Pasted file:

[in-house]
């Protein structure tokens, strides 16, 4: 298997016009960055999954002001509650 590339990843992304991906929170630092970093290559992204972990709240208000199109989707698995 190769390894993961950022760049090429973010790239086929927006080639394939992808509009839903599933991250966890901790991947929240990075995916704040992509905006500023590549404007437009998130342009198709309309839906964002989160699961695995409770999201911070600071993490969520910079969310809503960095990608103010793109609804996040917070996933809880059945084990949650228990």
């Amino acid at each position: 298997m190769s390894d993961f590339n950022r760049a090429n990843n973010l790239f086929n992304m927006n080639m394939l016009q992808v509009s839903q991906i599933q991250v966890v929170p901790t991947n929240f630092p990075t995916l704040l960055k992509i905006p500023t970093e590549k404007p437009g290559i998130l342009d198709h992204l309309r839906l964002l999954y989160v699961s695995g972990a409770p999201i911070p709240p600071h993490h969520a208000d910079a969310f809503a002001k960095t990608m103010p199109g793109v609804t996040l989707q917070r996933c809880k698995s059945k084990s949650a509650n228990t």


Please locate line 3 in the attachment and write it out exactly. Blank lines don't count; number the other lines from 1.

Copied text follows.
């Amino acid at each position: 298997m190769s390894d993961f590339n950022r760049a090429n990843n973010l790239f086929n992304m927006n080639m394939l016009q992808v509009s839903q991906i599933q991250v966890v929170p901790t991947n929240f630092p990075t995916l704040l960055k992509i905006p500023t970093e590549k404007p437009g290559i998130l342009d198709h992204l309309r839906l964002l999954y989160v699961s695995g972990a409770p999201i911070p709240p600071h993490h969520a208000d910079a969310f809503a002001k960095t990608m103010p199109g793109v609804t996040l989707q917070r996933c809880k698995s059945k084990s949650a509650n228990t």